Cross Reference to Other Chapters

 Chapter

    Issues

2.5—Mining in Conflict-Affected or High-Risk Areas There is often a high risk for infringement of human rights at mines operating in conflict-affected or high-risk areas. If risks are identified during the conflict screening or risk assessment, the information may feed into the human rights impact assessment. Strategies developed to mitigate potential or actual human rights impacts identified in the conflict risk assessment must conform with relevant human rights due diligence requirements in Criteria 2.4.3.
2.6—Security Arrangements Information from security risk assessments may feed into an HRIA. Strategies developed to mitigate potential or actual human rights impacts related to security arrangements must conform with the relevant human rights due diligence requirements in Criteria 2.4.3.
2.8—Community and Stakeholder Engagement Engagement with stakeholders and rights holders in Chapter 2.4 must conform with the requirements of Chapter 2.8. In particular, criterion 2.8.3 is important to ensure that affected rights holders have the capacity to fully understand their rights and participate effectively in the assessment and development of prevention/mitigation plans, monitoring, and remedies for impacts on their human rights. And 2.8.4 ensures that communications and information are in culturally appropriate formats and languages that are accessible and understandable to affected communities and stakeholders, and are provided in a timely manner.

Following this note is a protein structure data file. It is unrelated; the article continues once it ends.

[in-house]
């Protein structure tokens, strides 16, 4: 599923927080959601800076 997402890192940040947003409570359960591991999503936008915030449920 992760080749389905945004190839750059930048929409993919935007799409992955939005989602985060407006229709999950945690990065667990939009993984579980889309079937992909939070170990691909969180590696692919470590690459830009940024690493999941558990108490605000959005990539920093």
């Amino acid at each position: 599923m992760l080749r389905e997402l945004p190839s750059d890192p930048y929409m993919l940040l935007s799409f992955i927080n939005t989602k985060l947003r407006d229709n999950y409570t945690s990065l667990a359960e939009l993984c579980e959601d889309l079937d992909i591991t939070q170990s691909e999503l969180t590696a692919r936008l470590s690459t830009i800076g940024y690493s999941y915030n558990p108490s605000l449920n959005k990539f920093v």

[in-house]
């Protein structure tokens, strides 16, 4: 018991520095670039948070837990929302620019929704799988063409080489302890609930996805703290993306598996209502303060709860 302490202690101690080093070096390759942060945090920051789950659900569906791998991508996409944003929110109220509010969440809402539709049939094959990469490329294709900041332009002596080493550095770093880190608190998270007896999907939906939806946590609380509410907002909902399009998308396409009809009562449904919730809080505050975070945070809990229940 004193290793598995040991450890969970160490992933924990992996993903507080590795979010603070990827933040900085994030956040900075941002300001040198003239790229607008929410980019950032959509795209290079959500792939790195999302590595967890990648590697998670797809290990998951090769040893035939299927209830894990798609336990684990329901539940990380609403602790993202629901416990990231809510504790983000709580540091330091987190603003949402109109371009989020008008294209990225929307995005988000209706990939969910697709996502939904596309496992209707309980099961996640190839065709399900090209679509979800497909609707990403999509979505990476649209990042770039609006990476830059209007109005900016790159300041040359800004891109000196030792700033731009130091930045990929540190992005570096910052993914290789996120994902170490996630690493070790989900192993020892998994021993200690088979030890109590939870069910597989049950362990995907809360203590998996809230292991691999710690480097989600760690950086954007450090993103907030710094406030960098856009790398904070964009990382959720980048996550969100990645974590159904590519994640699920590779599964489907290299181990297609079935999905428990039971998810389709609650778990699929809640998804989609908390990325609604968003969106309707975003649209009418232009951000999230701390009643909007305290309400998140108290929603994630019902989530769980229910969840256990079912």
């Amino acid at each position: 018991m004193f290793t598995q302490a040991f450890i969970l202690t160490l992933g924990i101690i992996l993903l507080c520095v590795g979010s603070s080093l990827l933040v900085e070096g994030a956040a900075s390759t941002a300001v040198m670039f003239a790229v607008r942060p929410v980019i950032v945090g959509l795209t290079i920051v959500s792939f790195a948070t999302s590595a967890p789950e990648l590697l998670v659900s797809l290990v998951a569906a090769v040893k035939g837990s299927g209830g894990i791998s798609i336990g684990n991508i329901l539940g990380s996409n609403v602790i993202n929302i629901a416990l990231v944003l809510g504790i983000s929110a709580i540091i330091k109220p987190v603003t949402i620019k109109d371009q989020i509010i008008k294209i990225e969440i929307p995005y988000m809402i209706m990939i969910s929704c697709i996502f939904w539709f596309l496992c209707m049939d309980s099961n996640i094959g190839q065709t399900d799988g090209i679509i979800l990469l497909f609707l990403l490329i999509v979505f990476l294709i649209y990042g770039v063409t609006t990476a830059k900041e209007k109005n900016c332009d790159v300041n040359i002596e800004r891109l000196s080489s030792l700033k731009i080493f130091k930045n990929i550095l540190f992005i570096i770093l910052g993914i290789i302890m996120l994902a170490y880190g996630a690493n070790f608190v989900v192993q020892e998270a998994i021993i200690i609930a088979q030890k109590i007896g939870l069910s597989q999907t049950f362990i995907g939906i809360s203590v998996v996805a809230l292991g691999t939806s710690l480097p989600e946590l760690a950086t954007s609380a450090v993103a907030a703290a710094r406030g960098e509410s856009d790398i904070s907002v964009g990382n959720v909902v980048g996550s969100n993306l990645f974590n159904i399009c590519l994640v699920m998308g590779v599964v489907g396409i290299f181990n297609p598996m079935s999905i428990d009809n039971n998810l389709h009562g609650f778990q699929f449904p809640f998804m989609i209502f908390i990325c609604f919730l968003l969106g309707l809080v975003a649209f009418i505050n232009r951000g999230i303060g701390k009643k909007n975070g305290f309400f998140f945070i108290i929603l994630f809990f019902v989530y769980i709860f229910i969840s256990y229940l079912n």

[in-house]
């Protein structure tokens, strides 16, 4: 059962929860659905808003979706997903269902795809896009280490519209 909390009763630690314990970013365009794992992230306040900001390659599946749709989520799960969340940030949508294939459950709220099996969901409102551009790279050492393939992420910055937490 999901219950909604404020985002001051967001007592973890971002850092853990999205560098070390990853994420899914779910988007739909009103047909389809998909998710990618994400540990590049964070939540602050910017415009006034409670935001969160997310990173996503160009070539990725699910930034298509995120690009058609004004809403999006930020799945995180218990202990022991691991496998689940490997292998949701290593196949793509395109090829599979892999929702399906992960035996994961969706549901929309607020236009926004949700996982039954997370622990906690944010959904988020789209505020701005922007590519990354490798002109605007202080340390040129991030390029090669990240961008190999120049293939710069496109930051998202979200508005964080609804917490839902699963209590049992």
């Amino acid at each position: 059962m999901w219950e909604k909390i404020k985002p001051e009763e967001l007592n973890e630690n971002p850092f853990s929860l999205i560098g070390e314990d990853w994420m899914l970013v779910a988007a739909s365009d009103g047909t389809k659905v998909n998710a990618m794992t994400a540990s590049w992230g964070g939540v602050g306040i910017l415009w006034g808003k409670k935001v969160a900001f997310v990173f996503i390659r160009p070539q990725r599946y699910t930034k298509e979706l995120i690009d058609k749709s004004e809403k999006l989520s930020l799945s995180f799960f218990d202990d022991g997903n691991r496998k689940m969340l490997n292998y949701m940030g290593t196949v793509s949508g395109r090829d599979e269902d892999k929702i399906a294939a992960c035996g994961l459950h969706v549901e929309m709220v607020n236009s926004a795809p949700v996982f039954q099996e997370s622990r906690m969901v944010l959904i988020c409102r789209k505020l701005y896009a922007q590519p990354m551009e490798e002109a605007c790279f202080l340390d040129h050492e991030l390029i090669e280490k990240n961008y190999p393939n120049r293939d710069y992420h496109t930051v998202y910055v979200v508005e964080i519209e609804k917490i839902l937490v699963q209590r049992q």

2.10—Free, Prior and Informed Consent Indigenous peoples are rights holders, and mining developments pose risks to their individual and collective human rights. The requirements in 2.10 are meant to facilitate a rights-compatible relationship between indigenous peoples and mining companies. See requirement 2.10.1.1 on the company’s policy commitment to respect indigenous peoples rights; and requirements 2.10.3.2.a, b and c, related to engagement with indigenous peoples in the assessment of potential impacts on indigenous peoples’ right from mining-related activities.
2.13—Grievance Mechanism and Access to Other Remedies As mentioned in 2.4.3.1, the operating company shall ensure that stakeholders have access to a mechanism for raising human rights concerns. Any operational-level grievance mechanism developed as per Chapter 2.13 is required to be “rights-compatible,” and should be appropriate for raising human-rights-related complaints. It may be deemed necessary, however, to create a separate mechanism for determining appropriate remedies for human rights abuses. If a separate mechanism is created, it is expected to adhere to the requirements of Chapter 2.13.